Mike Poulton’s adaptation of Hilary Mantel’s Booker Prize winning novel Wolfhall is masterful and enthralling. After sell out performances in Stratford the play has transferred to London where it is continuing to delight audiences. Mike Poulton has done an outstanding job of adapting this lengthy novel for the stage. He keeps momentum throughout the play, incorporating the key events from the novel and enabling the characters to develop beautifully so they feel authentic and genuine. This in itself is no little accomplishment.
Set in the Court of Henry VIII the play traces the rise of Thomas Cromwell and Anne Boleyn against the backdrop of religious tensions and ideological changes creeping across Europe. As in the novel the story is told through the eyes of Thomas Cromwell, a commoner, who we first meet as Cardinal Wolsey’s right-hand man and who eventually rises to become the King’s advisor and fixer. Ben Miles has won universal praise for his portrayal of Cromwell and indeed he is terrific. His characterisation brings us a clever blend of sophisticated self-made man and brutish survivor; as the bold mercenary, the fine legal mind, the astute businessman and sensitive family man that Mantel created for her novels. He dominates the stage and keeps us transfixed as the events leading to Wolsey’s death, Anna’s coronation and Moore’s eventual execution unfold.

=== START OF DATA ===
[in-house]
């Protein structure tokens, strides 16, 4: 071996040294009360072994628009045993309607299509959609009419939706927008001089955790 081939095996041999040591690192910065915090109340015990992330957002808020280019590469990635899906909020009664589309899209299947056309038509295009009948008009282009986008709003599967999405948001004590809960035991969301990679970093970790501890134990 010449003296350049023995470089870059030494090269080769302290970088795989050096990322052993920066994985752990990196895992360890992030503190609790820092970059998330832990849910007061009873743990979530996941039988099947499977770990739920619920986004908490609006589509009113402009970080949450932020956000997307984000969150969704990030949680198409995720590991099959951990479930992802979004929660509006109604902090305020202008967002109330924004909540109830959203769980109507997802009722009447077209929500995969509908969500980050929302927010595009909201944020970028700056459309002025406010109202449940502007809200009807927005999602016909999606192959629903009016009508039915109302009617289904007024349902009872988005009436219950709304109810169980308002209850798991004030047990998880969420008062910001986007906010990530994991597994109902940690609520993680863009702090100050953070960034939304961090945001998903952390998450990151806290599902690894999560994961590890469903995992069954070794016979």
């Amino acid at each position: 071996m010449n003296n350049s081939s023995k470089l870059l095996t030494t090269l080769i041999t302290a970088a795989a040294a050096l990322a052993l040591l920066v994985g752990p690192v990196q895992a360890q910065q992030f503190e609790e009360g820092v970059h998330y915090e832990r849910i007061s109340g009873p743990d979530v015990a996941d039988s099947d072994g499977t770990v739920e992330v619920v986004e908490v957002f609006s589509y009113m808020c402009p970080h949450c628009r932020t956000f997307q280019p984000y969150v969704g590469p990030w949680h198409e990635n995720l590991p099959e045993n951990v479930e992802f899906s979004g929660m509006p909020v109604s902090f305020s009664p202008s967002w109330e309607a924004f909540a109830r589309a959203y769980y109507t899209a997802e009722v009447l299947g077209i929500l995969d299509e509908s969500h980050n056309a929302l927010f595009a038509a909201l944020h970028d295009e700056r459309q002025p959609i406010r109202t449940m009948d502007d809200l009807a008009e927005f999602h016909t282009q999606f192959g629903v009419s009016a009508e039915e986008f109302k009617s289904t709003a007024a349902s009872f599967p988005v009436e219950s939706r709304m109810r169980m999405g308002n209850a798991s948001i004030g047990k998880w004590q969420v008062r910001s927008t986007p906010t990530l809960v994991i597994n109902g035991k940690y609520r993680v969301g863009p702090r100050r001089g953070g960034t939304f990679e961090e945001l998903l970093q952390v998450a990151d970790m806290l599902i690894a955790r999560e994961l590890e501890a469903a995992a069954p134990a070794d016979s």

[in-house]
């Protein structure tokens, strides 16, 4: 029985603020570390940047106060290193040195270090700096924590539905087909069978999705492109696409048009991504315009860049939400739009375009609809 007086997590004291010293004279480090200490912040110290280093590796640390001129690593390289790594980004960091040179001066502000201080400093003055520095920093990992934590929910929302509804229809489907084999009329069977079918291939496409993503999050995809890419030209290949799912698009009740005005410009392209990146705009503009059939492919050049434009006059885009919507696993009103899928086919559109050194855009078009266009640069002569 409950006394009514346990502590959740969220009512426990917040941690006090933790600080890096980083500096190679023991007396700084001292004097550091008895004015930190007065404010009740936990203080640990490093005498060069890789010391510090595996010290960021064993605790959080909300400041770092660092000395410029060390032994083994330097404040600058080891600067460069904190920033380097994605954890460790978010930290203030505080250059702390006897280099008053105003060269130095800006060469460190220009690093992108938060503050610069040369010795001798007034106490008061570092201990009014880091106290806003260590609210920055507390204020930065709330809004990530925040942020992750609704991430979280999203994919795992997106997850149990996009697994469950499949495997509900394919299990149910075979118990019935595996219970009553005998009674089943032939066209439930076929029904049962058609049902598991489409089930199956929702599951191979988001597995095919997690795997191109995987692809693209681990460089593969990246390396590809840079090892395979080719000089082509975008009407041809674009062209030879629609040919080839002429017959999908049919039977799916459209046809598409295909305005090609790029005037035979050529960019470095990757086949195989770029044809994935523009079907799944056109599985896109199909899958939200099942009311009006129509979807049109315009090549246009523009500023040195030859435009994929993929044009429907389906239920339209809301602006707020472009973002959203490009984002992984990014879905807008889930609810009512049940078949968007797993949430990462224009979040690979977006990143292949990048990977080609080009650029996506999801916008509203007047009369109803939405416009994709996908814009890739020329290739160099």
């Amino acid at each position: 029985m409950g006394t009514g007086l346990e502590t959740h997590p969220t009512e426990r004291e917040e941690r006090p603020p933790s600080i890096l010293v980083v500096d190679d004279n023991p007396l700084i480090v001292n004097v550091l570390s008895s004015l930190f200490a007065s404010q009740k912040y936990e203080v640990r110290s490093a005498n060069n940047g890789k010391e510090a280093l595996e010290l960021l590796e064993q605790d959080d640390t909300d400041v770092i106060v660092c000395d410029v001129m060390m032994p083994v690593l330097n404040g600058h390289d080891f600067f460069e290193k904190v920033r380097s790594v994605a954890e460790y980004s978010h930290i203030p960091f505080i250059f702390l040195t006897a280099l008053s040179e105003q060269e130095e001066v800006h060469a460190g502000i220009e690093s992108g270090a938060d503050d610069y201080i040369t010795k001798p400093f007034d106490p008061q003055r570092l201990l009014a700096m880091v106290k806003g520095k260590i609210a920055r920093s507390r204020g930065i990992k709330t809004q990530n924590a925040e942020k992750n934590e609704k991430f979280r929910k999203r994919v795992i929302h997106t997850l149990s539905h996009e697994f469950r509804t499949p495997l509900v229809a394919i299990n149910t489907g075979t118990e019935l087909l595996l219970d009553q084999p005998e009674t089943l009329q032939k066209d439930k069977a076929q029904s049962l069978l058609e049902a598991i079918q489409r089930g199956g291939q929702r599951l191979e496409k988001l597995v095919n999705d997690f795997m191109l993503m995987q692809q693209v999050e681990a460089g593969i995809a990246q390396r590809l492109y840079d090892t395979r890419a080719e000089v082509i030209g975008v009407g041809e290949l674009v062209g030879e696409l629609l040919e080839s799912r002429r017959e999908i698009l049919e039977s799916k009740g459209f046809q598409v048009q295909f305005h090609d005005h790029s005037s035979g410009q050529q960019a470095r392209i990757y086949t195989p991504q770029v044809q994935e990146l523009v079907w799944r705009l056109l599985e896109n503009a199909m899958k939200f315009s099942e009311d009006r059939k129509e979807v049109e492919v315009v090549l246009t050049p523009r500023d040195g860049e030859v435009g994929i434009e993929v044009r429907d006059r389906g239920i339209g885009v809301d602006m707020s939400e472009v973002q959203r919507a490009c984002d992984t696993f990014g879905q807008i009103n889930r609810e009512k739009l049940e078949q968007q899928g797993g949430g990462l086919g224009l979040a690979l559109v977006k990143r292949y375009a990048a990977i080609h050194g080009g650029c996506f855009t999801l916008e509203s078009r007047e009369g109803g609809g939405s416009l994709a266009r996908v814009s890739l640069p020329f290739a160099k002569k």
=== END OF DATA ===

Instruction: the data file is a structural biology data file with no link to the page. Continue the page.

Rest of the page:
Nicholas Day is brilliant as the pompous and cantankerous Norfolk who helps ground the story in the day-to-day dealings of the Court and the families who struggle for the King’s favour. John Ramm and Giles Taylor are solemn and eloquent as Moore and Crammer, who provide the necessary framework to convey the complexity of the religious situation and political tensions that surround Henry’s desire for an annulment from Katherine of Aragon (his first wife). In fact the whole cast is terrific, Paul Jesson is a funny, warm and worldly Wolsey who’s fall from grace and eventual death marks the rise of Anne Boleyn (Lydia Leonard) and the Boleyn family fortunes. Cromwell secures his place at Court by being instrumental in the legalities that annul Henry’s marriage to Katherine of Aragon and leave him free to marry Anne Boleyn, who has promised him sons. As this promise seems increasingly unlikely to be fulfilled we are subtly made aware of Jane Seymour and the slow but definite move of the King’s attention and focus towards her. Bring Up The Bodies (to be reviewed later this month) takes up the story as we see the transfer of the King’s desires to Jane Seymour, the demise of Anne Boleyn and the continued ascent of Cromwell.
Both Wolfhall and Bring up the Bodies are showing in New York from the 20th March 2015. Click here for more information: http://wolfhallbroadway.com/
WolfHall is showing at Aldwych Theatre in London until 06th September 2014.
More information can be found at: http://www.aldwychtheatre.com/shows/wolf-hall/